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Your Environment. Your Health.

Environmental Cardiopulmonary Disease Group

Respiratory & Cardiovascular Diseases

Darryl Zeldin, M.D.
Darryl C. Zeldin, M.D.
Scientific Director and Principal Investigator
Tel (919) 541-1169
Fax (919) 541-4214
zeldin@niehs.nih.gov
P.O. Box 12233
Mail Drop A2-05
Research Triangle Park, North Carolina 27709
Delivery Instructions
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Research Summary

Darryl C. Zeldin, M.D., is NIEHS Scientific Director, head of the Environmental Cardiopulmonary Disease Group, and holds a secondary appointment in the Clinical Research Branch.  The group conducts basic and clinical/translational research to better understand the role of the environment in the etiology and pathogenesis of respiratory and cardiovascular diseases such as allergy, asthma, adult respiratory distress syndrome, pulmonary fibrosis, atherosclerosis, hypertension, ischemic heart disease, and stroke.

The group has a major research interest in eicosanoids, with an emphasis on how they function in the respiratory and cardiovascular systems. The group has identified a family of cytochrome P450 enzymes that are abundant in cardiovascular tissues and active in the metabolism of arachidonic acid to epoxyeicosatrienoic acids (EETs), which are potent vasodilators and cardiovascular protective agents. To study the effects of altered expression of cytochromes P450 on cardiovascular function, the group developed several new transgenic knockout mouse models.

Opportunities for translational research in this area include development of new drugs for blood pressure control, atherosclerosis and ischemic heart disease. Identification of individuals at increased risk for these disorders due to P450 genetic variation may also lead to new approaches to disease prevention.

The group has also conducted studies to examine the role of cyclooxygenases in lung function and disease. The work, based on the hypothesis that cyclooxygenase-derived eicosanoids (prostaglandins) are important modulators of the lung immune response to environmental agents, such as allergens and bacterial lipopolysaccharide, involves development and phenotypic characterization of new transgenic knockout mouse models. This research will lead to additional opportunities for mechanistic and translational research in a variety of inflammatory lung diseases.

In addition, the group studies basic mechanisms, which underlie sex differences in the response of the lung to environmental agents, such as indoor allergens, bacterial lipopolysacchride, respiratory viruses and pro-fibrotic agents.

Lastly, the group is active in clinical research on asthma and the environment. The group's research focuses on indoor allergen exposures, and other potential risk factors and modifying factors (e.g. endotoxin), which are associated with the development and exacerbation of allergic respiratory diseases. The group has conducted large national studies which have not only resulted in a better understanding of the characteristics and predictors of indoor allergen and endotoxin exposures in U.S. households, but also have provided information on the importance of different allergens in asthma and other allergic diseases that are of significant public health concerns nationally and globally. The main goal of the group is to provide sound scientific basis for the development and implementation of environmental interventions that will be effective in preventing asthma and other allergic diseases.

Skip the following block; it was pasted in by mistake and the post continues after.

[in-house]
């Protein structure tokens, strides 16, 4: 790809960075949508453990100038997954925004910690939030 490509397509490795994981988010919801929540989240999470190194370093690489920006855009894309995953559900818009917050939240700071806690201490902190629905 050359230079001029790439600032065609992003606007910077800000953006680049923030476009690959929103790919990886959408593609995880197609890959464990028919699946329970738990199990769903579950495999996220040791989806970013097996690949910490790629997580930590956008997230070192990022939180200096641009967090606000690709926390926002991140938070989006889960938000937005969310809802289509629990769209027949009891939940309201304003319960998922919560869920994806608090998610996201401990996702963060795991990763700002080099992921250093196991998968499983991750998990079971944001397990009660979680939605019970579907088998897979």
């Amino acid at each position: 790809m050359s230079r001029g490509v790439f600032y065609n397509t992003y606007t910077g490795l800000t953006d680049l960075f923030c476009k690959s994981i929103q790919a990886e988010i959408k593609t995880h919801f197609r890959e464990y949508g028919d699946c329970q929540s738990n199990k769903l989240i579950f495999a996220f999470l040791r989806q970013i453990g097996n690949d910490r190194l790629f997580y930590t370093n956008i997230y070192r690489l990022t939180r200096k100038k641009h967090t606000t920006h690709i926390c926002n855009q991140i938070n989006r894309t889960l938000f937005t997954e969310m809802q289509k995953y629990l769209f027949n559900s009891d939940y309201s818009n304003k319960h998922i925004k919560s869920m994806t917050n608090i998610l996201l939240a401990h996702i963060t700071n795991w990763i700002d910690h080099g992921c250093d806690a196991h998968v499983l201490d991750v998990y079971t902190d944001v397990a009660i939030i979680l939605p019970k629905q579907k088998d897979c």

Major area of research:

Current projects:

  • Understanding the role of cytochrome P450-derived eicosanoids in cardiovascular homeostasis and in the pathogenesis of cardiovascular diseases such as atherosclerosis, hypertension, ischemic heart disease, and stroke
  • Elucidating the role of cyclooxygenase-derived eicosanoids in lung function and disease
  • Examining the basic mechanisms for sex differences in the response of the lung to a variety of environmental agents such as indoor allergens, bacterial lipopolysacchride, respiratory viruses and pro-fibrotic agents
  • Determining the prevalence and determinants of indoor allergen and endotoxin exposures and investigating the complex relationships between those exposures, allergic sensitization, and the development and exacerbation of allergic diseases, including asthma
  • Developing environmental interventions that lower indoor exposures to allergens and endotoxin

Zeldin earned a B.A. in chemistry from Boston University in 1982 and an M.D. from Indiana University School of Medicine in 1986. He completed a Residency in Internal Medicine at Duke University in 1989 and a Fellowship in Pulmonary/Critical Care Medicine at Vanderbilt University in 1993. Zeldin, a physician-scientist who is internationally recognized for his contributions to the fields of environmental health, respiratory disease and cardiovascular disease, is a member of the American Society for Clinical Investigation (ASCI), a Fellow in the American College of Chest Physicians and a Fellow in the American Heart Association. He has served on NIH and foundation study sections and is a member of the editorial boards of several scientific journals. He has published over 200 peer-reviewed articles in leading biomedical journals, as well as numerous reviews and book chapters. Zeldin is on staff at Duke University Medical Center, where he serves as an attending physician on the pulmonary consult service and the medical intensive care unit. He served as the NIEHS Acting Clinical Director from 2007-2011 and currently serves as the NIEHS Scientific Director.

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